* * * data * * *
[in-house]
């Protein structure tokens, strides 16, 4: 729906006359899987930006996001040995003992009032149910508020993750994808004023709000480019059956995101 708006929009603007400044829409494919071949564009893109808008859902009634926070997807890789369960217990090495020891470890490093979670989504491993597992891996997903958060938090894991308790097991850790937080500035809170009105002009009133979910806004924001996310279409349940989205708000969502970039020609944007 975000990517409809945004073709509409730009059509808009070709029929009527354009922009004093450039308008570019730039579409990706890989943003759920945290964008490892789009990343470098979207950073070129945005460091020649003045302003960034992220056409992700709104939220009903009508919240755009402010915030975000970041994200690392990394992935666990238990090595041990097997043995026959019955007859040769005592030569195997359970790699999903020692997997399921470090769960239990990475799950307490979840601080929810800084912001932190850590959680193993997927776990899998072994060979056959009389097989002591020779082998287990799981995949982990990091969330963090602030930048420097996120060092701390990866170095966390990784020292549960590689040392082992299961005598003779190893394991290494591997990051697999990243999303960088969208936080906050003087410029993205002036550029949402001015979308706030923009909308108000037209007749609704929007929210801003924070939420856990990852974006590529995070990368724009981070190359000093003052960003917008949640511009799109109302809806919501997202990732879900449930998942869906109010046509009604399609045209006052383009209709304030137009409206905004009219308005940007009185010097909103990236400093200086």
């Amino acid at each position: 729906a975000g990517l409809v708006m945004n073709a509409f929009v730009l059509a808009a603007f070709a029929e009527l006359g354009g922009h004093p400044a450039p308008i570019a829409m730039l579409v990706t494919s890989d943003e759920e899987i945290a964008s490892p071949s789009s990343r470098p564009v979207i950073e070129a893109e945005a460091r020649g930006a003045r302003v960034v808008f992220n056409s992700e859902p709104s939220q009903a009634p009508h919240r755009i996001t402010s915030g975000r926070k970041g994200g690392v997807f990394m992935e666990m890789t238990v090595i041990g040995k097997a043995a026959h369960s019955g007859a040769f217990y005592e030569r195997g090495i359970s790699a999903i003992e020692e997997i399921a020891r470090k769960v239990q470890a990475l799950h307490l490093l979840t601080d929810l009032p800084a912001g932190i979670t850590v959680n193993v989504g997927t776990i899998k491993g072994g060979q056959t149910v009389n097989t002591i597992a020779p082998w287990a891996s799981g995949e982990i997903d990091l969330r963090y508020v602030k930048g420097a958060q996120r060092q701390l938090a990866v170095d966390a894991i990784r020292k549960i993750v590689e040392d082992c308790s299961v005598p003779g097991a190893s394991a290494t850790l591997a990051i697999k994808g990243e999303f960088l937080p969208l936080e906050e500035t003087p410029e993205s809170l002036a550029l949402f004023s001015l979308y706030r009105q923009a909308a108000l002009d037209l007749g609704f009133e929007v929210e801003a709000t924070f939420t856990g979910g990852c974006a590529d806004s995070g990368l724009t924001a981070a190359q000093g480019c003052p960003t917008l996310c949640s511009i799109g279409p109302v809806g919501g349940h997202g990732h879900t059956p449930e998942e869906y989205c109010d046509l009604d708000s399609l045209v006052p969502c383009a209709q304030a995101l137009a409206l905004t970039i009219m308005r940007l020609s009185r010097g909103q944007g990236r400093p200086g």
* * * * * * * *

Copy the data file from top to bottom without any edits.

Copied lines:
[in-house]
């Protein structure tokens, strides 16, 4: 729906006359899987930006996001040995003992009032149910508020993750994808004023709000480019059956995101 708006929009603007400044829409494919071949564009893109808008859902009634926070997807890789369960217990090495020891470890490093979670989504491993597992891996997903958060938090894991308790097991850790937080500035809170009105002009009133979910806004924001996310279409349940989205708000969502970039020609944007 975000990517409809945004073709509409730009059509808009070709029929009527354009922009004093450039308008570019730039579409990706890989943003759920945290964008490892789009990343470098979207950073070129945005460091020649003045302003960034992220056409992700709104939220009903009508919240755009402010915030975000970041994200690392990394992935666990238990090595041990097997043995026959019955007859040769005592030569195997359970790699999903020692997997399921470090769960239990990475799950307490979840601080929810800084912001932190850590959680193993997927776990899998072994060979056959009389097989002591020779082998287990799981995949982990990091969330963090602030930048420097996120060092701390990866170095966390990784020292549960590689040392082992299961005598003779190893394991290494591997990051697999990243999303960088969208936080906050003087410029993205002036550029949402001015979308706030923009909308108000037209007749609704929007929210801003924070939420856990990852974006590529995070990368724009981070190359000093003052960003917008949640511009799109109302809806919501997202990732879900449930998942869906109010046509009604399609045209006052383009209709304030137009409206905004009219308005940007009185010097909103990236400093200086």
């Amino acid at each position: 729906a975000g990517l409809v708006m945004n073709a509409f929009v730009l059509a808009a603007f070709a029929e009527l006359g354009g922009h004093p400044a450039p308008i570019a829409m730039l579409v990706t494919s890989d943003e759920e899987i945290a964008s490892p071949s789009s990343r470098p564009v979207i950073e070129a893109e945005a460091r020649g930006a003045r302003v960034v808008f992220n056409s992700e859902p709104s939220q009903a009634p009508h919240r755009i996001t402010s915030g975000r926070k970041g994200g690392v997807f990394m992935e666990m890789t238990v090595i041990g040995k097997a043995a026959h369960s019955g007859a040769f217990y005592e030569r195997g090495i359970s790699a999903i003992e020692e997997i399921a020891r470090k769960v239990q470890a990475l799950h307490l490093l979840t601080d929810l009032p800084a912001g932190i979670t850590v959680n193993v989504g997927t776990i899998k491993g072994g060979q056959t149910v009389n097989t002591i597992a020779p082998w287990a891996s799981g995949e982990i997903d990091l969330r963090y508020v602030k930048g420097a958060q996120r060092q701390l938090a990866v170095d966390a894991i990784r020292k549960i993750v590689e040392d082992c308790s299961v005598p003779g097991a190893s394991a290494t850790l591997a990051i697999k994808g990243e999303f960088l937080p969208l936080e906050e500035t003087p410029e993205s809170l002036a550029l949402f004023s001015l979308y706030r009105q923009a909308a108000l002009d037209l007749g609704f009133e929007v929210e801003a709000t924070f939420t856990g979910g990852c974006a590529d806004s995070g990368l724009t924001a981070a190359q000093g480019c003052p960003t917008l996310c949640s511009i799109g279409p109302v809806g919501g349940h997202g990732h879900t059956p449930e998942e869906y989205c109010d046509l009604d708000s399609l045209v006052p969502c383009a209709q304030a995101l137009a409206l905004t970039i009219m308005r940007l020609s009185r010097g909103q944007g990236r400093p200086g």